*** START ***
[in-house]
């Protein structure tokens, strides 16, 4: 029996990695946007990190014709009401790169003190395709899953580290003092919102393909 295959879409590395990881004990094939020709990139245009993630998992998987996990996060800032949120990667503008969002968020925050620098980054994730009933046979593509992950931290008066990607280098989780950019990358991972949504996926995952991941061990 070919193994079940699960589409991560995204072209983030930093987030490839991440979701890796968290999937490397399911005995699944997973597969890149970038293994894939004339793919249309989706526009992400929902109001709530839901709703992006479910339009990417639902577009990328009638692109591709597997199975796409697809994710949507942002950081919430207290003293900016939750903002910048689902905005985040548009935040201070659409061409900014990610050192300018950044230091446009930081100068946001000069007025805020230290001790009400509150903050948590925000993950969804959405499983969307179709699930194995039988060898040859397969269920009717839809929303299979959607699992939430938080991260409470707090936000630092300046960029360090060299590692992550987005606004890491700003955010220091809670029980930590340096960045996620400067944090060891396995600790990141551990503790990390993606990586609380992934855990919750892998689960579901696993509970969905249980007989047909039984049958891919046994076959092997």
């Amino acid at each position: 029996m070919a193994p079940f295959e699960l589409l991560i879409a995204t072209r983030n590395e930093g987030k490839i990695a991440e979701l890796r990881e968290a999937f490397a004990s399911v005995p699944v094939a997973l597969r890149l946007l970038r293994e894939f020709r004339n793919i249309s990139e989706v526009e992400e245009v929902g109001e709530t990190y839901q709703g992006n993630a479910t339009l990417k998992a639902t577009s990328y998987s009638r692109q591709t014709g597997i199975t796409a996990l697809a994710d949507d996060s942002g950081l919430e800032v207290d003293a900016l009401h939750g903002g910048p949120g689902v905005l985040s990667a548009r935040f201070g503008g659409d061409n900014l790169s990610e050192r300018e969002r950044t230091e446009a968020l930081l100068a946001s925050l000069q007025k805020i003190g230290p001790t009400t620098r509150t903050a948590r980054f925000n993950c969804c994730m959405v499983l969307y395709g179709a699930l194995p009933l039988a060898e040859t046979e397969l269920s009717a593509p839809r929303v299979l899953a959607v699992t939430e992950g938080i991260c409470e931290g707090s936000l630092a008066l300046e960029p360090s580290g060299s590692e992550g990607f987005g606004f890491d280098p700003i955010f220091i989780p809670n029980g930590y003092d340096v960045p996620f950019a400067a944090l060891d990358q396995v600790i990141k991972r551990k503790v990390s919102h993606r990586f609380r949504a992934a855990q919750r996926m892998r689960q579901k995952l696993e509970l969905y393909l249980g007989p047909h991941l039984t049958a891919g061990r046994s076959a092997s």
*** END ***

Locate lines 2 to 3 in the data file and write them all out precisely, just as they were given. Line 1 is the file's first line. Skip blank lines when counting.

């Protein structure tokens, strides 16, 4: 029996990695946007990190014709009401790169003190395709899953580290003092919102393909 295959879409590395990881004990094939020709990139245009993630998992998987996990996060800032949120990667503008969002968020925050620098980054994730009933046979593509992950931290008066990607280098989780950019990358991972949504996926995952991941061990 070919193994079940699960589409991560995204072209983030930093987030490839991440979701890796968290999937490397399911005995699944997973597969890149970038293994894939004339793919249309989706526009992400929902109001709530839901709703992006479910339009990417639902577009990328009638692109591709597997199975796409697809994710949507942002950081919430207290003293900016939750903002910048689902905005985040548009935040201070659409061409900014990610050192300018950044230091446009930081100068946001000069007025805020230290001790009400509150903050948590925000993950969804959405499983969307179709699930194995039988060898040859397969269920009717839809929303299979959607699992939430938080991260409470707090936000630092300046960029360090060299590692992550987005606004890491700003955010220091809670029980930590340096960045996620400067944090060891396995600790990141551990503790990390993606990586609380992934855990919750892998689960579901696993509970969905249980007989047909039984049958891919046994076959092997």
């Amino acid at each position: 029996m070919a193994p079940f295959e699960l589409l991560i879409a995204t072209r983030n590395e930093g987030k490839i990695a991440e979701l890796r990881e968290a999937f490397a004990s399911v005995p699944v094939a997973l597969r890149l946007l970038r293994e894939f020709r004339n793919i249309s990139e989706v526009e992400e245009v929902g109001e709530t990190y839901q709703g992006n993630a479910t339009l990417k998992a639902t577009s990328y998987s009638r692109q591709t014709g597997i199975t796409a996990l697809a994710d949507d996060s942002g950081l919430e800032v207290d003293a900016l009401h939750g903002g910048p949120g689902v905005l985040s990667a548009r935040f201070g503008g659409d061409n900014l790169s990610e050192r300018e969002r950044t230091e446009a968020l930081l100068a946001s925050l000069q007025k805020i003190g230290p001790t009400t620098r509150t903050a948590r980054f925000n993950c969804c994730m959405v499983l969307y395709g179709a699930l194995p009933l039988a060898e040859t046979e397969l269920s009717a593509p839809r929303v299979l899953a959607v699992t939430e992950g938080i991260c409470e931290g707090s936000l630092a008066l300046e960029p360090s580290g060299s590692e992550g990607f987005g606004f890491d280098p700003i955010f220091i989780p809670n029980g930590y003092d340096v960045p996620f950019a400067a944090l060891d990358q396995v600790i990141k991972r551990k503790v990390s919102h993606r990586f609380r949504a992934a855990q919750r996926m892998r689960q579901k995952l696993e509970l969905y393909l249980g007989p047909h991941l039984t049958a891919g061990r046994s076959a092997s």